12 yo DD still reading it, about 3/4s of the way through. Unusually for her it was a slow start book, normally she is a very fast reader and I didn't think she was going to finish it. However she is really enjoying the story now and wants to see how it will end.
Well, I read the book through whilst away on holiday.
I enjoyed the book, but it really felt amateurish almost all the way through. I wasn't worried about accurate historical or geographical stuff personally as it is a fantasy book. I did feel that the punctuation was wrong and there were so many colons that felt wrong to me. The story itself is good, though to me it felt like the authors were coming up with each chapter as they were writing it, like they didn't have an entire idea before sitting down to write. It just didn't flow for me.
I did like it though and was disappointed to see that I now have to wait for the next book to continue the adventure.
Ds says he's not interested which is a shame, because he'd most likely give a better and more comprehensive review than me!
Bit annoyed as I just typed a response and then the site went offline.
Anyway, my daughter (11) finished reading this book and she enjoyed it very much. She said the characters were exciting and the story made her want to keep reading (which she did well passed bedtime!). The next book is definitely on her list of must reads.
I cant comment myself as I havent had time to read it yet but will hopefully do that in the next couple of weeks.
This is a book for teenagers and subsequently the characters and language in the book isn't as sophisticated as I would be used to reading. The cover is interesting and likely to catch the eye of a older child or teenager.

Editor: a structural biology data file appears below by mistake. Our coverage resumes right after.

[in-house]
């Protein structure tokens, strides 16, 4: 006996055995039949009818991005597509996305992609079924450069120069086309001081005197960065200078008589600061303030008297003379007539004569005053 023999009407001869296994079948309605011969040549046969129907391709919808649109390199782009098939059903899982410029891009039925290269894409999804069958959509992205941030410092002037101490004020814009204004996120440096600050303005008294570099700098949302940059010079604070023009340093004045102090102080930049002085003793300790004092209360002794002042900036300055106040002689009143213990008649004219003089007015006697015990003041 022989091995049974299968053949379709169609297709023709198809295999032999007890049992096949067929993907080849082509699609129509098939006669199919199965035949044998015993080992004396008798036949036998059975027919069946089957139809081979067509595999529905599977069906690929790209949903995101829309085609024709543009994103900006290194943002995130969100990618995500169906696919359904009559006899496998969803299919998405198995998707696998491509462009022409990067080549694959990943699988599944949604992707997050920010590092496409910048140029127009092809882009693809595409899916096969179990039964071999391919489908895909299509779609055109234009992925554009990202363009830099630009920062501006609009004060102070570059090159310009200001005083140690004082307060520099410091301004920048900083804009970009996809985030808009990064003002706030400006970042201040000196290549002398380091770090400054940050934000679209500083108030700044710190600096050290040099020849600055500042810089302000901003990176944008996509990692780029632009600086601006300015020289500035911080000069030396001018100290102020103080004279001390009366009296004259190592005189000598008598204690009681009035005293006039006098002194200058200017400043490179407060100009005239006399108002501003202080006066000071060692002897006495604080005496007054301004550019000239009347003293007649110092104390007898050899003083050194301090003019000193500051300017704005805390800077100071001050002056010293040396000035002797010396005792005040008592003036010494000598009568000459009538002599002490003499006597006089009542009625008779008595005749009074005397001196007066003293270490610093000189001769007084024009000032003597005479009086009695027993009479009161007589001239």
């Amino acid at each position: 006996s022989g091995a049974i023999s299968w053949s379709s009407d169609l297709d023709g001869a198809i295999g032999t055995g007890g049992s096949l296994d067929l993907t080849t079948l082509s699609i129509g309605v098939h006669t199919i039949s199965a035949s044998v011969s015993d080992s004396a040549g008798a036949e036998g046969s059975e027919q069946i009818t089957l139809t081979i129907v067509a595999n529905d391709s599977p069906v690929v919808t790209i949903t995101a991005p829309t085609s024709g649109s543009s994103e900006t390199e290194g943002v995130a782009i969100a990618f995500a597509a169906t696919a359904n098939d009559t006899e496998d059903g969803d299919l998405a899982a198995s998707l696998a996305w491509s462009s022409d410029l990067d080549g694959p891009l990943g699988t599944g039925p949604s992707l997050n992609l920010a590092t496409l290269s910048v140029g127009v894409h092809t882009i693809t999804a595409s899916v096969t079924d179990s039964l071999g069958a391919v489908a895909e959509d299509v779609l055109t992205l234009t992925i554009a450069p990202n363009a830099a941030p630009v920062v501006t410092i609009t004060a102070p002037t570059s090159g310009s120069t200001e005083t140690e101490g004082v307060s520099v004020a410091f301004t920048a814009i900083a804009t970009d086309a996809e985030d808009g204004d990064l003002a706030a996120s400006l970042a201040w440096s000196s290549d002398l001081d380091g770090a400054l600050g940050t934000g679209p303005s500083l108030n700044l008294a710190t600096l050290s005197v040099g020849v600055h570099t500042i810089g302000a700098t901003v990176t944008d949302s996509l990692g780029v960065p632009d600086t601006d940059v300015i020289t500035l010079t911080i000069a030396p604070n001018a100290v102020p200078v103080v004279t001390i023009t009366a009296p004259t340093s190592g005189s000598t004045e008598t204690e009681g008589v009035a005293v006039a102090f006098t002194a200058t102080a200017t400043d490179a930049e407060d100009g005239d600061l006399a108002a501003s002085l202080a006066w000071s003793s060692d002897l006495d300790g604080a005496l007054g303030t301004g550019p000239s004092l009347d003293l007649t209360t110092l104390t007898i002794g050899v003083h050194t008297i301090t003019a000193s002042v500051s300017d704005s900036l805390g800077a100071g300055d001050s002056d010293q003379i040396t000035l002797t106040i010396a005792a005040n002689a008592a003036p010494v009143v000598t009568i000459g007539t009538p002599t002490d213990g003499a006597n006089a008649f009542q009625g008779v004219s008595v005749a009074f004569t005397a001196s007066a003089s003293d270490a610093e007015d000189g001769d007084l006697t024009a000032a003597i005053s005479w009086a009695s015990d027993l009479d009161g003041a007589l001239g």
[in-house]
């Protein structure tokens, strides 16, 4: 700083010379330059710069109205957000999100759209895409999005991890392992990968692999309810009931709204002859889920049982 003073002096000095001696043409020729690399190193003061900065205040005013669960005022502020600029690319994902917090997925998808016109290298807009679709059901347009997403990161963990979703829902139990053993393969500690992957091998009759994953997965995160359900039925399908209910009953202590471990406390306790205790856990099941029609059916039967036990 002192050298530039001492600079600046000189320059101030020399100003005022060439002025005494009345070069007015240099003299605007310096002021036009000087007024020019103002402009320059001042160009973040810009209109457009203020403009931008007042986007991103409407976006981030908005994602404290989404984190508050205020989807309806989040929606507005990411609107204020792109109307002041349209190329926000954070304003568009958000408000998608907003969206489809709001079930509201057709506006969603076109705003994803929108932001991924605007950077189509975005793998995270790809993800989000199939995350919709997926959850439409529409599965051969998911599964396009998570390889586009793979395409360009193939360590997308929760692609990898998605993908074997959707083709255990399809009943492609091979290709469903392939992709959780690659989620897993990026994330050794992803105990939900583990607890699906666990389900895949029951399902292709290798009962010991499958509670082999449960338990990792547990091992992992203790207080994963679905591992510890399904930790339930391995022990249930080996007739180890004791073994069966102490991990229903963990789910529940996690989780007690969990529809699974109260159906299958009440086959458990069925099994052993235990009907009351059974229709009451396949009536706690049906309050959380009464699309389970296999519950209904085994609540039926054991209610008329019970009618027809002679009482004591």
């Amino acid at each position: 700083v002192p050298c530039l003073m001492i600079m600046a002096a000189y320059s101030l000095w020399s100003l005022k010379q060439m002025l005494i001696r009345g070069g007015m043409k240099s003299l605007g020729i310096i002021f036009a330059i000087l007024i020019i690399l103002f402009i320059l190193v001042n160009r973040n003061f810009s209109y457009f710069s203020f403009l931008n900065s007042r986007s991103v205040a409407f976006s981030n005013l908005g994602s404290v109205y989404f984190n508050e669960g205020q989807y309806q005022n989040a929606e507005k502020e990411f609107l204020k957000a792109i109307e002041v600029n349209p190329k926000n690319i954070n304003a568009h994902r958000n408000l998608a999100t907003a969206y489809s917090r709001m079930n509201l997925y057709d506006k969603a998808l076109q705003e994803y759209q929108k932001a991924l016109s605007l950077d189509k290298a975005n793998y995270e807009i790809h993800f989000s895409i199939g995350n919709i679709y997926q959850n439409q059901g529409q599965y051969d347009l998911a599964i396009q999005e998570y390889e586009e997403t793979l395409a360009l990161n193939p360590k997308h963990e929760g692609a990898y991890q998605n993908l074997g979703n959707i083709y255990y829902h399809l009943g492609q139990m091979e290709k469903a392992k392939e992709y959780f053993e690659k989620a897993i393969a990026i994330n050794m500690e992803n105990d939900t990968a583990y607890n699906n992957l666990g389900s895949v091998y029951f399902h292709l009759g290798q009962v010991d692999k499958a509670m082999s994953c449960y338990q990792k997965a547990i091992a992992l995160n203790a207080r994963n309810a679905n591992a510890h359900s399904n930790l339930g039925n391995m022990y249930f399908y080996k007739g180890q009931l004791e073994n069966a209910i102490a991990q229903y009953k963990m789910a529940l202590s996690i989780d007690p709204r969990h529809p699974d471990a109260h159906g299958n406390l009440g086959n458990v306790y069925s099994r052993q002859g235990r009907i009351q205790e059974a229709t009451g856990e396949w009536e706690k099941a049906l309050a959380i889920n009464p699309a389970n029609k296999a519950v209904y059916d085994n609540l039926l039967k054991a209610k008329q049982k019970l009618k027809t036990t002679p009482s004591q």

I wasn't impressed with the first third of the book. As other posters before have already commented, the translation from French was rather lacking, and the factual elements were inaccurate when, with a bit of research it could have been so much better.
I did consider giving up on it for a while ( which is something I hardly ever do), but I persevered and I was glad that I did. The book really upped its gain, and although fantasy isn't a genre that I would often choose to read I was hooked. It had plenty of action and was fast moving with a satisfying conclusion at the end, but still leaving the story open for the next book in the series.
All in all I would say that for an older child or teen, if they can plough through the start they wouldn't be disappointed with the rest of the book.
I've had two goes at this now and can't get past the first few chapters. I've read and enjoyed a fair amount of YA fantasy, but the two things putting me off so far are the writing and the magical creatures with silly names. Maybe I'll persevere and get through it eventually, but I'm disappointed so far. Sue Rose seems to be an experienced translator and poet so perhaps it's the original writing rather than the translation that's lacking.
I'm about two thirds through this book now having started it over 2 weeks ago which says it all really. I've even read 2 other books in this time when I just didn't feel inspired to pick it up. I like some of the details and humour in it, the talking plants for instance, but feel that some of it really needed some more editing. However, I will stick with it and perhaps it will grab me before the end..